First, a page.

Old & New Testament Greek Lexical Dictionary
Strong's #372 - ἀνάπαυσις
poet. ἄμπ-, εως, ἡ,
1. repose, rest, Mimn. 12.2, Pi. N. 7.52, Hp. VM 11, X. Lac. 12.6: esp. relaxation, recreation, Pl. Ti. 59c, X. Cyr. 7.5.47.
2. c. gen. rei, rest from a thing, κακῶν Th. 4.20; πολέμου X. Hier. 2.11; κακῶν Epicur. Ephesians 3 p.61U.; λειτουργίας PFlor. 57.56.
3. Rhet., cadence of a period, Hermog. Id. 1.1, al.
ἀνά -παυσις , -εως , ή
cessation, rest, refreshment: Matthew 11:26; Matthew 12:43, Luke 11:24, Revelation 4:8; Revelation 14:11.†
SYN.: ἄνεσις G425 (lit, the relaxation of the strings of a lyre), prop. signifies the rest or ease which comes from the relaxation of unfavourable conditions, as, e.g. affliction: ἀνάπ , the rest which comes from the temporary cessation of labour (v. Tr., Stn., § xl; Cremer, 827; MM, VGT, s.v.).
Copyright © 1922 by G. Abbott-Smith, D.D., D.C.L.. T & T Clarke, London.
In P Flor I. 57.56 (A.D. 223–5) a septuagenarian pleads for ";relief"; (ἀναπαύσεω ̣̓) from public duties (λειτουργίαι); and in BGU I. 180.5 (ii/iii A.D.) we read of the πεντ [α ]ετῆ χρό [ν ]ον ἀνα [παύσε ]ως accorded to veterans μετὰ τ [ὴν ἀπό ]λυσιν from military service. As will be seen from the record of the verb below, the essential idea is that of a respite, or temporary rest as a preparation for future toil, which Lightfoot (on Philemon 1:7) finds in ἀναπαύω. This brings out all the better the differentia of κατάπαυσις in Hebrews 4:1-16, the Sabbath followed by no weekday.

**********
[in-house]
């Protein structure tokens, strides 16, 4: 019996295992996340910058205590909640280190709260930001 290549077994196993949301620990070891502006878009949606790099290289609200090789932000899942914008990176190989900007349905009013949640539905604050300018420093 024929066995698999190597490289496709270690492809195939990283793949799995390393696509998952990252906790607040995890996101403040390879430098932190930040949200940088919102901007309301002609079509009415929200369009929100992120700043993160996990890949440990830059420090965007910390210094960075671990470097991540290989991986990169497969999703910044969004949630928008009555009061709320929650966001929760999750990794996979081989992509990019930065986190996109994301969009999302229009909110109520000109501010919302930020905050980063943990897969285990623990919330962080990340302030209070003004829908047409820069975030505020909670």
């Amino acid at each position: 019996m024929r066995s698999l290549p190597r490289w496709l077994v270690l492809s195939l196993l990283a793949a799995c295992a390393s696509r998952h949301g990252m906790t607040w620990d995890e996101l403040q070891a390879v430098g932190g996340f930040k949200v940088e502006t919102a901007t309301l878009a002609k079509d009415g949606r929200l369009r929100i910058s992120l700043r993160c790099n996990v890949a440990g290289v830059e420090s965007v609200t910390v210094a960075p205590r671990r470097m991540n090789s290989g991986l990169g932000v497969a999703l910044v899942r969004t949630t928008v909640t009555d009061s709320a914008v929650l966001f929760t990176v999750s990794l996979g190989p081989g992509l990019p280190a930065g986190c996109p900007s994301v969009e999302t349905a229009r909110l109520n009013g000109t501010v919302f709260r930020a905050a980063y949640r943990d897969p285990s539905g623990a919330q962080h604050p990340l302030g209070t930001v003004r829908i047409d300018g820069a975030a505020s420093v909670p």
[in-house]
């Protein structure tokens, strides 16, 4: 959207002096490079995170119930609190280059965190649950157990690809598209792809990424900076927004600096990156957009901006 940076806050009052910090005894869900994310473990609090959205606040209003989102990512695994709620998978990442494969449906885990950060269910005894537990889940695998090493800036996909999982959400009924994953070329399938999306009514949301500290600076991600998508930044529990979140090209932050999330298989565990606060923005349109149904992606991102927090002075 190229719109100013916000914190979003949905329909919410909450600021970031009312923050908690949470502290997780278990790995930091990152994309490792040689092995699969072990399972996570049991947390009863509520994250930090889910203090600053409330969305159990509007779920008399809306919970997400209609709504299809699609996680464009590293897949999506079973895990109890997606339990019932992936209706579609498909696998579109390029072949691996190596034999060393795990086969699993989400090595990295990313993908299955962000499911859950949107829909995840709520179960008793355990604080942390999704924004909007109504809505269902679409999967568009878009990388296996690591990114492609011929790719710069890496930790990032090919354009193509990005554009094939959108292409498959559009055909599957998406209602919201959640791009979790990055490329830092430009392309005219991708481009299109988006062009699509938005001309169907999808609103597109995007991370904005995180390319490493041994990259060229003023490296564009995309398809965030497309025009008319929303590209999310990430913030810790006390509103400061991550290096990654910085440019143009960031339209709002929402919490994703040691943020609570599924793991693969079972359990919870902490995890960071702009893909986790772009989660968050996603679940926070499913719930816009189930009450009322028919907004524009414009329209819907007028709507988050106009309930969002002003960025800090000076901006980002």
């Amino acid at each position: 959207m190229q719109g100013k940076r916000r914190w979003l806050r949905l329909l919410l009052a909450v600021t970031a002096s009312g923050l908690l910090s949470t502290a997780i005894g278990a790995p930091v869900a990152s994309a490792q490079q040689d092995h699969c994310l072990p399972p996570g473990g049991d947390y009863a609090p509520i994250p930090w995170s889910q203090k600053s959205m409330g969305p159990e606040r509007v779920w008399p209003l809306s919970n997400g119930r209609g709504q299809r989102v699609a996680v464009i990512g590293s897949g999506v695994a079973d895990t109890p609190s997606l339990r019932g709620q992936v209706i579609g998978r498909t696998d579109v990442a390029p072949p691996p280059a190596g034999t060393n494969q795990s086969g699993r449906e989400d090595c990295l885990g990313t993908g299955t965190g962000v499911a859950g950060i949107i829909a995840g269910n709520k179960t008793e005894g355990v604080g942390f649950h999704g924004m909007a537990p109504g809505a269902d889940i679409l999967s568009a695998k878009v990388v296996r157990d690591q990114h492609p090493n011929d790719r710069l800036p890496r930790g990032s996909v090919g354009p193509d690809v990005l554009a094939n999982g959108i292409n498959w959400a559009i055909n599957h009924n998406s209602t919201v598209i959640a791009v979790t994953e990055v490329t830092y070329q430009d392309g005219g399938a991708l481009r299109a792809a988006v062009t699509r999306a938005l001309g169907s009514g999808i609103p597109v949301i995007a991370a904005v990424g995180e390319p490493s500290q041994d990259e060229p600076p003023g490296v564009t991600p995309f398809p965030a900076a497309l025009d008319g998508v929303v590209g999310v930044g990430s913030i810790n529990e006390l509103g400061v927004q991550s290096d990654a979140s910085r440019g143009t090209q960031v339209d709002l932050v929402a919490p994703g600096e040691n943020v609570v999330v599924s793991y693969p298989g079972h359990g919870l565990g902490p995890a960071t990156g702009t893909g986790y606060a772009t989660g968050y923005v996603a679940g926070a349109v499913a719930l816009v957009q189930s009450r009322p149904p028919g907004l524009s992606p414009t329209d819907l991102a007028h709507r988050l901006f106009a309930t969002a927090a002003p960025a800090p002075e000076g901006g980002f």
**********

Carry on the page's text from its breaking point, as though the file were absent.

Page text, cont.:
Copyright © 1914, 1929, 1930 by James Hope Moulton and George Milligan. Hodder and Stoughton, London.
Derivative Copyright © 2015 by Allan Loder.
the Sixth Week after Easter